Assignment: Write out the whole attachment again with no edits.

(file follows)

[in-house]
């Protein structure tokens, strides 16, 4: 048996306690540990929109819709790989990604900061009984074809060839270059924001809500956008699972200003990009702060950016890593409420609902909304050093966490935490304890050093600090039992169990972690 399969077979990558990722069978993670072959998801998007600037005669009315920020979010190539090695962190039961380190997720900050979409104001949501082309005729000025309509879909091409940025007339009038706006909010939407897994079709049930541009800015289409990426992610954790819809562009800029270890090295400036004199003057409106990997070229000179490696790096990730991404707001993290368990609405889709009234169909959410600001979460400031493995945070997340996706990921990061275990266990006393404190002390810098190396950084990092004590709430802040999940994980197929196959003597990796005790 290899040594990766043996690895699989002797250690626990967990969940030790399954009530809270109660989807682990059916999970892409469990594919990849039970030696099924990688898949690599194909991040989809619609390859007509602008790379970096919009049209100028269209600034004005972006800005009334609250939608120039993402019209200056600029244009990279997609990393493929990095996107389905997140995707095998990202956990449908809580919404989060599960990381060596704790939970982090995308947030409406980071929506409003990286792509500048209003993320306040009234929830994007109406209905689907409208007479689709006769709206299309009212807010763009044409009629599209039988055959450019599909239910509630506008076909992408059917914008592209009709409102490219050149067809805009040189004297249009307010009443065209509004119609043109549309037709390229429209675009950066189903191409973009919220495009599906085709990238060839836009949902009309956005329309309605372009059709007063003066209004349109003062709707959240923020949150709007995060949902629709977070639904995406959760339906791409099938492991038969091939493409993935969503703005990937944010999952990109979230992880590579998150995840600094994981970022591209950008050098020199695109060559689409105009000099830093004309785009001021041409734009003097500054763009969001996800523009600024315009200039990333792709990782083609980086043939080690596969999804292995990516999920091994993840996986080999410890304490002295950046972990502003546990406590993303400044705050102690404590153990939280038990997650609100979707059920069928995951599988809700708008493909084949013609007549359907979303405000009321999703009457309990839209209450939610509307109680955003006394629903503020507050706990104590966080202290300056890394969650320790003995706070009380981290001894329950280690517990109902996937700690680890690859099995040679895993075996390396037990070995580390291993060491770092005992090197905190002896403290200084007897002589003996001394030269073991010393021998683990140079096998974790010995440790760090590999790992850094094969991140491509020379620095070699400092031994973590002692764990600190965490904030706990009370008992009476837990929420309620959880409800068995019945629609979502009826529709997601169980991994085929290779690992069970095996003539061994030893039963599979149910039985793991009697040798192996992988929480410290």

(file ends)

[in-house]
């Protein structure tokens, strides 16, 4: 048996306690540990929109819709790989990604900061009984074809060839270059924001809500956008699972200003990009702060950016890593409420609902909304050093966490935490304890050093600090039992169990972690 399969077979990558990722069978993670072959998801998007600037005669009315920020979010190539090695962190039961380190997720900050979409104001949501082309005729000025309509879909091409940025007339009038706006909010939407897994079709049930541009800015289409990426992610954790819809562009800029270890090295400036004199003057409106990997070229000179490696790096990730991404707001993290368990609405889709009234169909959410600001979460400031493995945070997340996706990921990061275990266990006393404190002390810098190396950084990092004590709430802040999940994980197929196959003597990796005790 290899040594990766043996690895699989002797250690626990967990969940030790399954009530809270109660989807682990059916999970892409469990594919990849039970030696099924990688898949690599194909991040989809619609390859007509602008790379970096919009049209100028269209600034004005972006800005009334609250939608120039993402019209200056600029244009990279997609990393493929990095996107389905997140995707095998990202956990449908809580919404989060599960990381060596704790939970982090995308947030409406980071929506409003990286792509500048209003993320306040009234929830994007109406209905689907409208007479689709006769709206299309009212807010763009044409009629599209039988055959450019599909239910509630506008076909992408059917914008592209009709409102490219050149067809805009040189004297249009307010009443065209509004119609043109549309037709390229429209675009950066189903191409973009919220495009599906085709990238060839836009949902009309956005329309309605372009059709007063003066209004349109003062709707959240923020949150709007995060949902629709977070639904995406959760339906791409099938492991038969091939493409993935969503703005990937944010999952990109979230992880590579998150995840600094994981970022591209950008050098020199695109060559689409105009000099830093004309785009001021041409734009003097500054763009969001996800523009600024315009200039990333792709990782083609980086043939080690596969999804292995990516999920091994993840996986080999410890304490002295950046972990502003546990406590993303400044705050102690404590153990939280038990997650609100979707059920069928995951599988809700708008493909084949013609007549359907979303405000009321999703009457309990839209209450939610509307109680955003006394629903503020507050706990104590966080202290300056890394969650320790003995706070009380981290001894329950280690517990109902996937700690680890690859099995040679895993075996390396037990070995580390291993060491770092005992090197905190002896403290200084007897002589003996001394030269073991010393021998683990140079096998974790010995440790760090590999790992850094094969991140491509020379620095070699400092031994973590002692764990600190965490904030706990009370008992009476837990929420309620959880409800068995019945629609979502009826529709997601169980991994085929290779690992069970095996003539061994030893039963599979149910039985793991009697040798192996992988929480410290």